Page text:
Thus, this motion hinges on whether denying Henry his matzoh and grape juice is reasonably related to the legitimate interests of promoting prison security and reducing administrative costs. With regard to the first and third factors set forth in Turner v. Safley, providing individualized meals to a single inmate might well foster an impression of favoritism, which could lead to jealousy and resentment among the inmate population, which in turn could cause tension and threaten prison security. Similarly, providing individualized meals to one or several inmates would involve a substantial increase in administrative costs, and would likely cause demands by other inmates for individualized meals, further increasing administrative costs.

The second Turner factor -- the availability of alternative means of exercising the right to free exercise of religion -- also favors the DOC. "As has already been made clear in Turner and O'Lone, 'the right' in question must be viewed sensibly and expansively."*fn26 Thus, the second factor is not to be narrowly construed as pertaining to particular practices, such as having matzoh and grape juice. Plaintiff concedes that he is generally free to practice Judaism and interact with fellow Jewish inmates; that he is provided with Kosher meals;*fn27 and that he is able to interact with a Rabbi.*fn28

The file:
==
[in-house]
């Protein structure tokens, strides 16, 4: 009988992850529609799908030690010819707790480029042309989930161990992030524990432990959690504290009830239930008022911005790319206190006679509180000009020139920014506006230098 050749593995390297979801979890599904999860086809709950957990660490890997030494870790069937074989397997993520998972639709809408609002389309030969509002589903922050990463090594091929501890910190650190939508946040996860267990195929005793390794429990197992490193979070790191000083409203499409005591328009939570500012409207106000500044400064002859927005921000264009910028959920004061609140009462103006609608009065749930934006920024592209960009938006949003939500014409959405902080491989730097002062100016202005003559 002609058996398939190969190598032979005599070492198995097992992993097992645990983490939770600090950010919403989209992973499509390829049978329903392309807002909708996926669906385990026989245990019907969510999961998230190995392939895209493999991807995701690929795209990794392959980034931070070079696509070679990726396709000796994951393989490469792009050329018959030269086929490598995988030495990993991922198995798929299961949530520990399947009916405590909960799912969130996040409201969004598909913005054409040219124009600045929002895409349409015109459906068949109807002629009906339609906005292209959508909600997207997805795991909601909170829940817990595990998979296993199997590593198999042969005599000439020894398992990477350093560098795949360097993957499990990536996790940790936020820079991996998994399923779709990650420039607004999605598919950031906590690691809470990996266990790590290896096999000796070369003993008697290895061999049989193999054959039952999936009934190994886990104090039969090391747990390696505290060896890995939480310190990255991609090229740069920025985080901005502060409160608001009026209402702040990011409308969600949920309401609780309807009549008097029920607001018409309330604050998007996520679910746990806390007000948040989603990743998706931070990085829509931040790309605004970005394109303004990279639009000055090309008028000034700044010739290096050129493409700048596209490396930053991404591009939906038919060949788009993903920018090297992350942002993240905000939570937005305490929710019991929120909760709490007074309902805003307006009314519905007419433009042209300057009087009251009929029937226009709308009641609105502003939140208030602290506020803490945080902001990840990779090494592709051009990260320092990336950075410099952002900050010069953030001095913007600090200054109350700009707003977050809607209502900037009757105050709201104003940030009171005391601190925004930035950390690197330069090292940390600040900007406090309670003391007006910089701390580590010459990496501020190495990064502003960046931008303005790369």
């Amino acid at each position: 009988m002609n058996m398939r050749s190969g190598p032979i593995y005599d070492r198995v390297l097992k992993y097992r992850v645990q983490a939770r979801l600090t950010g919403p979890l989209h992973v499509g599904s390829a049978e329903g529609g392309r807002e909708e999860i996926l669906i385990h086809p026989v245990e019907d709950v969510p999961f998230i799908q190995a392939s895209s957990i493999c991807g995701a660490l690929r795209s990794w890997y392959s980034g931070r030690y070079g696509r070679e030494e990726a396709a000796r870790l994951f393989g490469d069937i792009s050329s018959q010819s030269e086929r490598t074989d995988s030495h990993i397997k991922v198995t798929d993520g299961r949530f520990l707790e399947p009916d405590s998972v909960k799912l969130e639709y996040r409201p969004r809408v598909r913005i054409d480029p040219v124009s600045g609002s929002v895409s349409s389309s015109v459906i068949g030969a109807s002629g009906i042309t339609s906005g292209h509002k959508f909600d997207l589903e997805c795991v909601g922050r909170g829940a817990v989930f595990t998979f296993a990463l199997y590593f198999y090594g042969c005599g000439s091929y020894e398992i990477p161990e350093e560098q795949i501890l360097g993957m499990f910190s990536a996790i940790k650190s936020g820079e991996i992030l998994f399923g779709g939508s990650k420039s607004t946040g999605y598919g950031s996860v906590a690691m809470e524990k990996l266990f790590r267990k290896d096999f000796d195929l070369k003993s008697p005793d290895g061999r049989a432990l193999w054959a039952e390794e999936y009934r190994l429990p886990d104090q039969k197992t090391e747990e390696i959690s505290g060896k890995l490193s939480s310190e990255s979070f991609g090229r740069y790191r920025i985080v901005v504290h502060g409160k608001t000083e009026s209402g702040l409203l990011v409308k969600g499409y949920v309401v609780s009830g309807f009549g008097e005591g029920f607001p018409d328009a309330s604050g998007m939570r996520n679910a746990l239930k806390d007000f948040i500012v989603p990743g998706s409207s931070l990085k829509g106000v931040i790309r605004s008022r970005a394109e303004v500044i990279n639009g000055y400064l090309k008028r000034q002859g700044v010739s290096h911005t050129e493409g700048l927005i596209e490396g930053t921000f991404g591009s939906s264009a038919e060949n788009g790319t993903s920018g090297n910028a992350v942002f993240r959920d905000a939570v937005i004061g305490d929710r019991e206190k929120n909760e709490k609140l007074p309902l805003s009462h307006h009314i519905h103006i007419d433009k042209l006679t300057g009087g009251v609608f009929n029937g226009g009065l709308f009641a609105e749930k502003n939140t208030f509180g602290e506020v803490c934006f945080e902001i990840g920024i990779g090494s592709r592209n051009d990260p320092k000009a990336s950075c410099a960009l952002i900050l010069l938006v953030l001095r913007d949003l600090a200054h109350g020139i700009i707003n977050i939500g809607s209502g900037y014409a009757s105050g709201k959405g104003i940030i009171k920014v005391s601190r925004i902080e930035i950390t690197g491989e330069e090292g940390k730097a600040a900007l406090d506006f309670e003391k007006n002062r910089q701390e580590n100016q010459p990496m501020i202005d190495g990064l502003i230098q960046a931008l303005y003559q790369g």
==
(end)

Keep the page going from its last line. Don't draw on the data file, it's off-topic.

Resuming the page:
As to the fourth Turner factor, Henry fails to propose "ready alternatives" to the DOC providing him with matzoh and grape juice -- such as deliveries of both, if permitted, by family, friends, or his community. Thus, the DOC's denial of Henry's request for matzoh and grape juice is reasonably related to the legitimate penological interests of promoting prison security and efficiently allocating administrative costs.


For the foregoing reasons, defendant's motion to dismiss is granted. The Clerk of Court is directed to close this motion (Docket Nos. 16 and 20) and this case.